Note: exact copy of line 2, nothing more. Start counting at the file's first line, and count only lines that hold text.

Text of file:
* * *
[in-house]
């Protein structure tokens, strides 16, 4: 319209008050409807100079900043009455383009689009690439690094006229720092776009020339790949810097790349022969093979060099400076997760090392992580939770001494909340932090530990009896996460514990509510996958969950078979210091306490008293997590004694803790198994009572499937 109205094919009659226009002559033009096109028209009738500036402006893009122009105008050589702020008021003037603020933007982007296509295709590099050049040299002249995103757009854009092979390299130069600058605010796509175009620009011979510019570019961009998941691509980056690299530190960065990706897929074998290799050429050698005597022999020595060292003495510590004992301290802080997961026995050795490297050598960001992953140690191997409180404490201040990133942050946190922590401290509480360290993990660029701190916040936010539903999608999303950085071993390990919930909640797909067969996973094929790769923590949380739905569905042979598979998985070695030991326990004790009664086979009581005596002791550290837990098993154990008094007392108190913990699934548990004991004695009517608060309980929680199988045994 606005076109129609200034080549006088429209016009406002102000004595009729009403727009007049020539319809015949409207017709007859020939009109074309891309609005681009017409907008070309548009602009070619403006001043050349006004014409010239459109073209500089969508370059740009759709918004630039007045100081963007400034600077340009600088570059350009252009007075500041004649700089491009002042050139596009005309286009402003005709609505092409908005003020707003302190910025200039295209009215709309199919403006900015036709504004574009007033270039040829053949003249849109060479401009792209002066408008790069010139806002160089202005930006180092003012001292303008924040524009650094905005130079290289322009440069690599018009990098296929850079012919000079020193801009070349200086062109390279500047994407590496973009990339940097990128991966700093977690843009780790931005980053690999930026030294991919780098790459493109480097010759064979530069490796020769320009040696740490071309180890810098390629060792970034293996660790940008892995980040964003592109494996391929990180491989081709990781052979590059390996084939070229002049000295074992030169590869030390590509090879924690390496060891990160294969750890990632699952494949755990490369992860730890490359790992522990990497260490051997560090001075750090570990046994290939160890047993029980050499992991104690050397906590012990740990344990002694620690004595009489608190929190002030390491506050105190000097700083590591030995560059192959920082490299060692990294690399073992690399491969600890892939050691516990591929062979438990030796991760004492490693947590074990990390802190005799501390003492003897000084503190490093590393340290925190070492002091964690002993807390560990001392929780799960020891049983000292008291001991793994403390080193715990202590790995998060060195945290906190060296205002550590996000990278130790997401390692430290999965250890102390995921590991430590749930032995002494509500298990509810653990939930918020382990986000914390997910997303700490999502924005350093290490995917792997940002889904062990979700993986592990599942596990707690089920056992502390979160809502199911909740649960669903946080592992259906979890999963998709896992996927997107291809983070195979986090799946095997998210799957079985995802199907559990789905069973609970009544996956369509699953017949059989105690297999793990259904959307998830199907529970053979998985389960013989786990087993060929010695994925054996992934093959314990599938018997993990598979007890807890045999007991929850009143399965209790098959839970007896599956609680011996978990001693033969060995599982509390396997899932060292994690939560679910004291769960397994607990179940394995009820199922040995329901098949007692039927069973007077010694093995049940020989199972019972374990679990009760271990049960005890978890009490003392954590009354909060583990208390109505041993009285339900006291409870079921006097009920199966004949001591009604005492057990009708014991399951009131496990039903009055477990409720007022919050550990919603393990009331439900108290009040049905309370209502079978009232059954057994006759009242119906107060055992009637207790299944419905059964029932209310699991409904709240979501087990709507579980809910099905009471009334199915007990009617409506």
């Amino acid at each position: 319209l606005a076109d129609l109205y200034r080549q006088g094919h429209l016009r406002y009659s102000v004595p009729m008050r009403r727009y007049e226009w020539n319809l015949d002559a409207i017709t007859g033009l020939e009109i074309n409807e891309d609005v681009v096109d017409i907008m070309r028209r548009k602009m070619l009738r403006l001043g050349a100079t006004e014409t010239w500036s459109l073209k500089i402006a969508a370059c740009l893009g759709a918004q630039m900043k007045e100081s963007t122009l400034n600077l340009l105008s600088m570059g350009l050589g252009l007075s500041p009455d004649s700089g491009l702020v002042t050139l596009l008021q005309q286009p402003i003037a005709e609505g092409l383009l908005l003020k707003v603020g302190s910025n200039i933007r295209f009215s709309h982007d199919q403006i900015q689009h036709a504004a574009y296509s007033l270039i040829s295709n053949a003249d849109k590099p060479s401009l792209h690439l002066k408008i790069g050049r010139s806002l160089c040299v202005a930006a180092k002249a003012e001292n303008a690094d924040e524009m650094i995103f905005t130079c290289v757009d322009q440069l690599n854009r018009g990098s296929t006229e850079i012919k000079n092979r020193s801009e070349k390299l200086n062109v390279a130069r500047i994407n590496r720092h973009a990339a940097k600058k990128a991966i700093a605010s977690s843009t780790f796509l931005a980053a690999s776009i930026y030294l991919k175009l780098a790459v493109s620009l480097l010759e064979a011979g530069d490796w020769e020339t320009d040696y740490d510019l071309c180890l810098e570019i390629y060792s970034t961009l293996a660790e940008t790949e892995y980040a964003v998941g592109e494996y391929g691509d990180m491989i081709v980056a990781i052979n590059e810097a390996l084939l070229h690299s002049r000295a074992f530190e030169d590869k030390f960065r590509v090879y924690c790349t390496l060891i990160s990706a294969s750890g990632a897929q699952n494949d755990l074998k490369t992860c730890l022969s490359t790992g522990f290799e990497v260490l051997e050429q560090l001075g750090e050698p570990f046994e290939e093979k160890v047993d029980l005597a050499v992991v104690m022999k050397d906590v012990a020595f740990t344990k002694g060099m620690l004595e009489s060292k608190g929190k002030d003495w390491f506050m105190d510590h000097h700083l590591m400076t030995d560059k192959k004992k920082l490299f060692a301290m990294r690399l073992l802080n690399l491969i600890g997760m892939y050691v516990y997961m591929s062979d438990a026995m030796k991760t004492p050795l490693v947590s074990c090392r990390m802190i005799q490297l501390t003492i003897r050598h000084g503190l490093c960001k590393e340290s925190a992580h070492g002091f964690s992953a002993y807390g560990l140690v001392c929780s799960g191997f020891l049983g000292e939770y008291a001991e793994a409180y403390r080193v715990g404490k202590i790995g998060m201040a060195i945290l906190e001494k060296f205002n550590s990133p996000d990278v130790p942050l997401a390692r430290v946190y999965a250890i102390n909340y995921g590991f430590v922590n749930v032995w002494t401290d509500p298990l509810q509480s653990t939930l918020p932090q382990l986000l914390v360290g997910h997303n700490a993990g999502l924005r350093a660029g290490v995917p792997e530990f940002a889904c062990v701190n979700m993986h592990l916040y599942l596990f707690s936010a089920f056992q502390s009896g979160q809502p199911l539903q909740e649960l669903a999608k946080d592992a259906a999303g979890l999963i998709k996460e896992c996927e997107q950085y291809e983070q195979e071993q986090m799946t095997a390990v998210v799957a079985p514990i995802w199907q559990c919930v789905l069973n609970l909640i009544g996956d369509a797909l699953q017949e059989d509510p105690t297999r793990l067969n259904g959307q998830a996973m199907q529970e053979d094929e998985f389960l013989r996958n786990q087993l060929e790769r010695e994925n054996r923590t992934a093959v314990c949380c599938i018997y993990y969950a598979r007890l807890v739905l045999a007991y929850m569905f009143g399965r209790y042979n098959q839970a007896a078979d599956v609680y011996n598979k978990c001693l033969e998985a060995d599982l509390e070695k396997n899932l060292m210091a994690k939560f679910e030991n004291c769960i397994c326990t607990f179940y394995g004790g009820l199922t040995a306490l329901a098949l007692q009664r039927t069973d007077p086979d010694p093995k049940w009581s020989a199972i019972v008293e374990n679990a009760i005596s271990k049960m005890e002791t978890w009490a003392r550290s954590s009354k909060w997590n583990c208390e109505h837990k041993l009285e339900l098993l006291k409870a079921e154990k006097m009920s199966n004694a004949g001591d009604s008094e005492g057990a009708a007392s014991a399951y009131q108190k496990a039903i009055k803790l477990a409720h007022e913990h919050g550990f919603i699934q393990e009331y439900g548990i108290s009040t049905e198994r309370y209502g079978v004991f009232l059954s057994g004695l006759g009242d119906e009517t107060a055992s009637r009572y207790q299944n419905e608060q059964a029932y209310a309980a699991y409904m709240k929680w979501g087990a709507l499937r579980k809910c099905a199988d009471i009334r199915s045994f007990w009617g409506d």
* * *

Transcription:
């Protein structure tokens, strides 16, 4: 319209008050409807100079900043009455383009689009690439690094006229720092776009020339790949810097790349022969093979060099400076997760090392992580939770001494909340932090530990009896996460514990509510996958969950078979210091306490008293997590004694803790198994009572499937 109205094919009659226009002559033009096109028209009738500036402006893009122009105008050589702020008021003037603020933007982007296509295709590099050049040299002249995103757009854009092979390299130069600058605010796509175009620009011979510019570019961009998941691509980056690299530190960065990706897929074998290799050429050698005597022999020595060292003495510590004992301290802080997961026995050795490297050598960001992953140690191997409180404490201040990133942050946190922590401290509480360290993990660029701190916040936010539903999608999303950085071993390990919930909640797909067969996973094929790769923590949380739905569905042979598979998985070695030991326990004790009664086979009581005596002791550290837990098993154990008094007392108190913990699934548990004991004695009517608060309980929680199988045994 606005076109129609200034080549006088429209016009406002102000004595009729009403727009007049020539319809015949409207017709007859020939009109074309891309609005681009017409907008070309548009602009070619403006001043050349006004014409010239459109073209500089969508370059740009759709918004630039007045100081963007400034600077340009600088570059350009252009007075500041004649700089491009002042050139596009005309286009402003005709609505092409908005003020707003302190910025200039295209009215709309199919403006900015036709504004574009007033270039040829053949003249849109060479401009792209002066408008790069010139806002160089202005930006180092003012001292303008924040524009650094905005130079290289322009440069690599018009990098296929850079012919000079020193801009070349200086062109390279500047994407590496973009990339940097990128991966700093977690843009780790931005980053690999930026030294991919780098790459493109480097010759064979530069490796020769320009040696740490071309180890810098390629060792970034293996660790940008892995980040964003592109494996391929990180491989081709990781052979590059390996084939070229002049000295074992030169590869030390590509090879924690390496060891990160294969750890990632699952494949755990490369992860730890490359790992522990990497260490051997560090001075750090570990046994290939160890047993029980050499992991104690050397906590012990740990344990002694620690004595009489608190929190002030390491506050105190000097700083590591030995560059192959920082490299060692990294690399073992690399491969600890892939050691516990591929062979438990030796991760004492490693947590074990990390802190005799501390003492003897000084503190490093590393340290925190070492002091964690002993807390560990001392929780799960020891049983000292008291001991793994403390080193715990202590790995998060060195945290906190060296205002550590996000990278130790997401390692430290999965250890102390995921590991430590749930032995002494509500298990509810653990939930918020382990986000914390997910997303700490999502924005350093290490995917792997940002889904062990979700993986592990599942596990707690089920056992502390979160809502199911909740649960669903946080592992259906979890999963998709896992996927997107291809983070195979986090799946095997998210799957079985995802199907559990789905069973609970009544996956369509699953017949059989105690297999793990259904959307998830199907529970053979998985389960013989786990087993060929010695994925054996992934093959314990599938018997993990598979007890807890045999007991929850009143399965209790098959839970007896599956609680011996978990001693033969060995599982509390396997899932060292994690939560679910004291769960397994607990179940394995009820199922040995329901098949007692039927069973007077010694093995049940020989199972019972374990679990009760271990049960005890978890009490003392954590009354909060583990208390109505041993009285339900006291409870079921006097009920199966004949001591009604005492057990009708014991399951009131496990039903009055477990409720007022919050550990919603393990009331439900108290009040049905309370209502079978009232059954057994006759009242119906107060055992009637207790299944419905059964029932209310699991409904709240979501087990709507579980809910099905009471009334199915007990009617409506």